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This week several special interest groups, as well as Congressional Democrats petitioned to join the PHH lawsuit, which is challenging the CFPB’s constitutional authority and structure. Additionally, legal experts continued to opine on whether President Trump has the authority to remove CFPB Director Richard Cordray and what could follow such an action.
The Constitutional Accountability Center asked to intervene in the PHH lawsuit on behalf of Senate Banking Committee ranking member Sherrod Brown and House Financial Services Committee ranking member Maxine Waters.
The motion states, “Until now, movants’ interests in this case have been adequately represented by the CFPB, which has zealously defended the constitutionality of the Bureau’s structure. Recently, however, it has become increasingly clear that movants’ interests may no longer be adequately represented by the new Administration.”
It argues that the Members of Congress should have standing to become part of the lawsuit. It further states that, “In short, it is possible that the new Administration could prevent review of the panel decision in this case—either by attempting to fire the CFPB’s current director, or by prohibiting the Bureau from seeking Supreme Court review should this Court decline to grant the pending petition for en banc review.”
Additionally, Americans for Financial Reform, the Center for Responsible Lending, Self-Help Credit Union, The Leadership Conference on Civil and Human Rights, U.S. Public Interest Research Group and Maeve Elise Brown, chair of the CFPB Consumer Advisory Board filed a motion for leave to intervene in the litigation.
This motion states, “The presidential election, however, has affected the possible positions of the parties in this case, giving rise to the instant motion. In particular, President Trump has voiced strong opposition to the Dodd-Frank reforms that created the CFPB, and multiple news outlets have reported over time that his team is considering steps that would directly affect the conduct of this litigation.”
Both motions indicate concern that President Trump could dismiss Director Cordray, which could change the course of the litigation and impact the construct of the CFPB. Throughout the week, there has been a lot of debate in Washington, D.C. about what will happen next.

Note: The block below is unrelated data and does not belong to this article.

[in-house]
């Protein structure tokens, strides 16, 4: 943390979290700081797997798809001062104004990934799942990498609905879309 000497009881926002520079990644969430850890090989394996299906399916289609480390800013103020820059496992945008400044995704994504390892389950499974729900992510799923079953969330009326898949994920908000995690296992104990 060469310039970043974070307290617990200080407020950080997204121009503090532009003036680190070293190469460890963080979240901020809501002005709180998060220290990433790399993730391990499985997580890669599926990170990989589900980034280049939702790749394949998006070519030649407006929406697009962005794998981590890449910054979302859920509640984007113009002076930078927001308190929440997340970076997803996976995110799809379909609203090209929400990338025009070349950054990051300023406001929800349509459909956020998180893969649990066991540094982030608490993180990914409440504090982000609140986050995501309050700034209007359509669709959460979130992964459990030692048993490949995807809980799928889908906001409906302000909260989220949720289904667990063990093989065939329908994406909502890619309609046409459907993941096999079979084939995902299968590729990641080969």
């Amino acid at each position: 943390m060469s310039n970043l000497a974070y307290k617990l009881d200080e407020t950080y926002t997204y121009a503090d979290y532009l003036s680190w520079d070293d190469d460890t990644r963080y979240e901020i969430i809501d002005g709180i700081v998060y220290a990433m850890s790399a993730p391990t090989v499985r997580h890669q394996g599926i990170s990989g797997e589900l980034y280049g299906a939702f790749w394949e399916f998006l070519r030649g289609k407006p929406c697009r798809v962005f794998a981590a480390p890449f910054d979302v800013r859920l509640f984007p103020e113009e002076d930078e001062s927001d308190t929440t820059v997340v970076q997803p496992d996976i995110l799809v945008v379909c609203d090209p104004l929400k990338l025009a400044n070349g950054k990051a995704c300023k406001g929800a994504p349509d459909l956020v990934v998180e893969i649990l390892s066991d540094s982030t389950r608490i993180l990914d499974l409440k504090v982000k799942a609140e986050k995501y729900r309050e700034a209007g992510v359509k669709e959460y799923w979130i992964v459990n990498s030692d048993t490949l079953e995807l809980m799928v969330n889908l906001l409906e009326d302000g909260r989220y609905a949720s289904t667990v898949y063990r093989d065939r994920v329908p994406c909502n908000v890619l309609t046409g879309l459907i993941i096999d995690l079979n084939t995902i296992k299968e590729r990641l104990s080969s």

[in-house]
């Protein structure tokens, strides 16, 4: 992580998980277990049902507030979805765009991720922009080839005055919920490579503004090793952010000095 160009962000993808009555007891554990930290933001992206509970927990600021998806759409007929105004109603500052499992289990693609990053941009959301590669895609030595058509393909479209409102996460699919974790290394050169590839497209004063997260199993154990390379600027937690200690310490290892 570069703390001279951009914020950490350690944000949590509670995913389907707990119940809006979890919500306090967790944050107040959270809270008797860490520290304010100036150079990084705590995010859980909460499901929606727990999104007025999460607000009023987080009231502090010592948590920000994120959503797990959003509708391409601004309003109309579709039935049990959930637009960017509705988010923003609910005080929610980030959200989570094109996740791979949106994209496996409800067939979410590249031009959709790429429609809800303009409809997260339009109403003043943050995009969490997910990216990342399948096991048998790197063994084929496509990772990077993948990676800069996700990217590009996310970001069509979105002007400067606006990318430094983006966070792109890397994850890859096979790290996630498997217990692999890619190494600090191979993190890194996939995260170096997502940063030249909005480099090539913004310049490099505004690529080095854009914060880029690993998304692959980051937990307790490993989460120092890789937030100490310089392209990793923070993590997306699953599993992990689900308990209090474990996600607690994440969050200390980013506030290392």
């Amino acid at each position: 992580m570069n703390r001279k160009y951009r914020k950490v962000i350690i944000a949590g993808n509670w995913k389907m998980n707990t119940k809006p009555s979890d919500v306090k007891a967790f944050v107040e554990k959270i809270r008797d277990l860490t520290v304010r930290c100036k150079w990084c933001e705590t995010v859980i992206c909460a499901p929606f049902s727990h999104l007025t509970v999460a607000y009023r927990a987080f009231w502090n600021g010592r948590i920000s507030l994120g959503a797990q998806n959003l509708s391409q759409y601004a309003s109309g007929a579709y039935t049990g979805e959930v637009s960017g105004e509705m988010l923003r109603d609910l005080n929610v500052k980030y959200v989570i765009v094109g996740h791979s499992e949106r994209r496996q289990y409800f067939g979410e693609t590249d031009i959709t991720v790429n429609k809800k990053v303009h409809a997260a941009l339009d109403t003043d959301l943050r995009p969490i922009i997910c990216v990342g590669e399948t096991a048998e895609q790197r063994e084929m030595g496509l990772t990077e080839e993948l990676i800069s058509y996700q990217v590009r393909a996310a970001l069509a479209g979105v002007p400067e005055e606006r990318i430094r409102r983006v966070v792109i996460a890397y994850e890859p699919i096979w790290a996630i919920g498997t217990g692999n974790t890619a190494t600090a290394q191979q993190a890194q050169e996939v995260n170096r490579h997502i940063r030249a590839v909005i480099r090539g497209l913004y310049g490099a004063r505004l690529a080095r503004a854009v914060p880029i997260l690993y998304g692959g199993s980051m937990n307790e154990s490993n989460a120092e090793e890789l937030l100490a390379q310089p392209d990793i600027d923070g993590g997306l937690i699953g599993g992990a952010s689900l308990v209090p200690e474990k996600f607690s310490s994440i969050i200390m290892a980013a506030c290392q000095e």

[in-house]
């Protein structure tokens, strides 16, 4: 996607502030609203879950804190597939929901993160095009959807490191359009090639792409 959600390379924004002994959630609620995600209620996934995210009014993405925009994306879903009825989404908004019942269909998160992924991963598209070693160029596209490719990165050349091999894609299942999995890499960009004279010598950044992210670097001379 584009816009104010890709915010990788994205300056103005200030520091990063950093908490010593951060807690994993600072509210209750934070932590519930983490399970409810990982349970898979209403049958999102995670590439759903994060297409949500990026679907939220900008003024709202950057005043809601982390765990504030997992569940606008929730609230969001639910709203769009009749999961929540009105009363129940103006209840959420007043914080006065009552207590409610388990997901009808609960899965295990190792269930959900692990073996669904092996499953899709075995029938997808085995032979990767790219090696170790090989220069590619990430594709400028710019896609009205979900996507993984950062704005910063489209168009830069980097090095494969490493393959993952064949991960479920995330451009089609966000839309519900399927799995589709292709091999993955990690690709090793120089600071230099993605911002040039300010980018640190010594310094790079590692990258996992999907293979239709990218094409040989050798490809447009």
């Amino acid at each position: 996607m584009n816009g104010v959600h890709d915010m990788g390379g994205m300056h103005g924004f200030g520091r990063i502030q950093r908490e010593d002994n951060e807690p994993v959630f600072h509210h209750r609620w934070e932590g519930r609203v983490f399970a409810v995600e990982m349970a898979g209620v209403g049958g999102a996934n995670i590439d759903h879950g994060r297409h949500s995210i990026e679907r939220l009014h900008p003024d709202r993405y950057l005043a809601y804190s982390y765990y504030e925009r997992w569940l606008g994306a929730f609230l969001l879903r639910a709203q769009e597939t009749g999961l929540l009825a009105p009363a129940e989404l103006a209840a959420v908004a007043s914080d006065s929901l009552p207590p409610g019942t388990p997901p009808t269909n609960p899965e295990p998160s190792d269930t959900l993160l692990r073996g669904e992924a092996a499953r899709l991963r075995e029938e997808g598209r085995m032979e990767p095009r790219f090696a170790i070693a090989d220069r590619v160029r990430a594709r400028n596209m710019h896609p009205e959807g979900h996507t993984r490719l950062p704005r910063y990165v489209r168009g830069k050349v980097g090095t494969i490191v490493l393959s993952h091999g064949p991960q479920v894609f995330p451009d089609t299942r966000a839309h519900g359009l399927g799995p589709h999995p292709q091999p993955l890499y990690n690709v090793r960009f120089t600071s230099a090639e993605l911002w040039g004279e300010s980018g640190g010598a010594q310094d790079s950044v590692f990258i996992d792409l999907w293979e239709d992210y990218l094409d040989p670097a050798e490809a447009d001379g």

Some lawyers have argued that it is clearly within the authority of President Trump to remove Director Cordray. In an article published in National Review, Aditya BamzaiSaikrishna Prakash stated, “To begin with, presidents may independently assess the constitutionality of statutes and act upon their assessments…The Constitution vests the ‘executive Power’ in a single president, and requires that he ‘take Care that the Laws be faithfully executed.’ These provisions have long been understood to grant the president the power to fire executive officers.”
Alternatively, in an article published in Bloomberg Cass Sunstein argues that firing Director Cordray would create a constitutional crisis. She states, “Both Republican and Democratic presidents have not loved the idea of independent agencies, operating outside of their daily control. But in 1935, the Supreme Court unanimously agreed that the Constitution gives Congress the power to create such entities. The court has stuck with that position ever since -- and for decades no president has even tried to remove the heads of independent agencies.” She further argues, “On the day of his removal, Cordray would be within his rights to go to court to seek a judgment that the president acted beyond his constitutional authority. This would be quite a spectacle.”
Additionally, both President Trump and Vice President Pence made statements in Philadelphia at the Republican retreat indicating a desire to rollback excessive regulation of certain participants in the financial services marketplace. President Trump stated that he will, "pursue financial reform that will help striving Americans get the credit they need to realize their dreams."
CUNA is continuing to follow this debate and will keep credit unions updated about any additional actions taken.
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